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Notice

Information Collection Sent to the Office of Management and Budget (OMB) for Approval; OMB Control Number 1018-0130; Import/Export of Wildlife and Wildlife Parts and Products and Plant Rescue, 50 CFR 12, 13, and 23

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AGENCY:

Fish and Wildlife Service, Interior.

ACTION:

Notice; Request for Comments.

SUMMARY:

We (Fish and Wildlife Service) have sent an Information Collection Request (ICR) to OMB for review and approval. The ICR, which is summarized below, describes the nature of the collection and the estimated burden and cost. This ICR is scheduled to expire on August 31, 2006. We may not conduct or sponsor and a person is not required to respond to a collection of information unless it displays a currently valid OMB control number. However, under OMB regulations, we may continue to conduct or sponsor this information collection while it is pending at OMB.

DATES:

You must submit comments on or before August 23, 2006.

ADDRESSES:

Send your comments and suggestions on this ICR to the Desk Officer for the Department of the Interior at OMB-OIRA at (202) 395-6566 (fax) or OIRA_DOCKET@OMB.eop.gov (e-mail). Please provide a copy of your comments to Hope Grey, Information Collection Clearance Officer, Fish and Wildlife Service, MS 222-ARLSQ, 4401 North Fairfax Drive, Arlington, VA 22203 (mail); (703) 358-2269 (fax); or hope_grey@fws.gov (e-mail).

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FOR FURTHER INFORMATION CONTACT:

To request additional information about this ICR, contact Hope Grey at one of the addresses above or by telephone at (703) 358-2482.

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SUPPLEMENTARY INFORMATION:

OMB Control Number: 1018-0130.

Title: Import/Export of Wildlife and Wildlife Parts and Products and Plant Rescue, 50 CFR parts 12, 13, and 23.

Service Form Number(s): 3-200-61.

Type of Request: Revision of a currently approved collection.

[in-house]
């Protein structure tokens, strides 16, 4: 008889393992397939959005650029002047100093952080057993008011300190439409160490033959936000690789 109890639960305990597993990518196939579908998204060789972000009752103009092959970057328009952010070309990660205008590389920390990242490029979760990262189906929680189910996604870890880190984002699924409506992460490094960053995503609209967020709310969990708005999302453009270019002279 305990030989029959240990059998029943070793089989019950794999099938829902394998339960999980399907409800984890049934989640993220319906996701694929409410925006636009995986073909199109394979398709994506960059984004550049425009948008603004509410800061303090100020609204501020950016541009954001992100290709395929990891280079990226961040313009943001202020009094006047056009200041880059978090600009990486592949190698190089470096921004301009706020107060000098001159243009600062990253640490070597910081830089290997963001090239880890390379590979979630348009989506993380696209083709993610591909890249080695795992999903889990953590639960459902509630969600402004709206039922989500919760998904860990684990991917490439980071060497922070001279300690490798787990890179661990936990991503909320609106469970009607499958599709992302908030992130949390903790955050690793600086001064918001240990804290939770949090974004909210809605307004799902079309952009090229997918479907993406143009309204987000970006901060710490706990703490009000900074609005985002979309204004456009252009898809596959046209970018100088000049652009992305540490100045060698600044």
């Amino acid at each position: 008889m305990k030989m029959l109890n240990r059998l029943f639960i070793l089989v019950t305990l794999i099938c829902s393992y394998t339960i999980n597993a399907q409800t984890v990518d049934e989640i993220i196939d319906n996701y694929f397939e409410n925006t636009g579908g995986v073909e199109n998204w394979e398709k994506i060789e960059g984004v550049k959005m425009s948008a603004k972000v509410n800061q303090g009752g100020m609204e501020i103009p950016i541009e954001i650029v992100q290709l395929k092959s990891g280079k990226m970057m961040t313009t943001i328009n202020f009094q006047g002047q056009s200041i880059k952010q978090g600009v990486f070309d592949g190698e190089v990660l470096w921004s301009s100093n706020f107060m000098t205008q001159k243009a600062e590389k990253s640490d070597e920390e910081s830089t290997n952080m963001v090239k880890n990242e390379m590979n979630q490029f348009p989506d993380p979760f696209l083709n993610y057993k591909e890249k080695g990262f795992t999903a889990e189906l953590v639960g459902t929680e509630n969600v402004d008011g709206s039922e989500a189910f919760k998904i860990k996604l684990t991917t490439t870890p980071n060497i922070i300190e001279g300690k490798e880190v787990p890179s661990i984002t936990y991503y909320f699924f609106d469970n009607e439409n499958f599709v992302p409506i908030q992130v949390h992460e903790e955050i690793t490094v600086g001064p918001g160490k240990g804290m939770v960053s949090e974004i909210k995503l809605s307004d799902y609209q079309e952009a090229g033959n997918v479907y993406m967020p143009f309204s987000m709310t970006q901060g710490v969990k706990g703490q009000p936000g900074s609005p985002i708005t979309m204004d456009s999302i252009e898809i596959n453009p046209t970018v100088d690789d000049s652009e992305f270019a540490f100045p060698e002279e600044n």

Affected Public: State and tribal governments; botanical gardens, arboreta, zoological parks and research institutions.

Respondent's Obligation: Required to obtain or retain benefits.

Frequency of Collection: On occasion.

ActivityNumber of respondentsNumber of responsesEstimated completion time (hrs)Total annual burden hrs
Approval of a CITES Export Program (American ginseng, furbearers, American alligator)221224
Reports—American Ginseng (FWS Form 3-200-61)25251 43.51 1,087.5
Reports—Furbearer5252152
Reports—American Alligator1010110
Participation in the Plant Rescue Center Program3313
Plant Rescue Center Status Reports691400.570
Totals1612321,246.5
1 Average.

Estimated Total Annual Nonhour Burden Cost to Public: $3,000 for printing and travel costs associated with submission of FWS Form 3-200-61.

Abstract: This information collection is associated with regulations implementing the Convention on International Trade in Endangered Species of Wild Fauna and Flora (CITES). CITES regulates international trade in listed species through a system of permits and certificates. Before issuing a CITES Appendix II export permit, the Service must find that: (1) The specimens to be exported were legally acquired and (2) the export will not be detrimental to the survival of the species in the wild. We must also monitor exports to ensure that the level of trade is sustainable.

We have set up programs to streamline the process for making the findings for export of certain native species listed in CITES Appendix II. Working with State and tribal governments, we have established export programs for American alligator, American ginseng, and certain native furbearers. For States and tribes that request export approval for one or more of these species, we collect information from the State and tribal governments on: (1) The conservation management of the relevant CITES-listed species in their territory and (2) their laws regulating the harvest of these species. This information allows us to make findings on a State or tribal basis, rather than requiring individual permit applicants to provide the information on a permit-by-permit basis.

After we approve a State or tribal export program, we collect information from the State or tribal government in the form of annual reports. These reports request information on annual harvest levels and any changes to the State or tribal regulatory procedures over the past year. States and tribes may refer to information that they provided in previous years if there has been no change. The annual reports provide information that enables us to make findings on an annual or multi-year basis. Regular reporting from States and tribes helps us ensure that our findings Start Printed Page 41829remain valid. We use FWS Form 3-200-61 (American Ginseng Export Program) to collect information on ginseng programs. We collect information on the other export programs by letter or e-mail.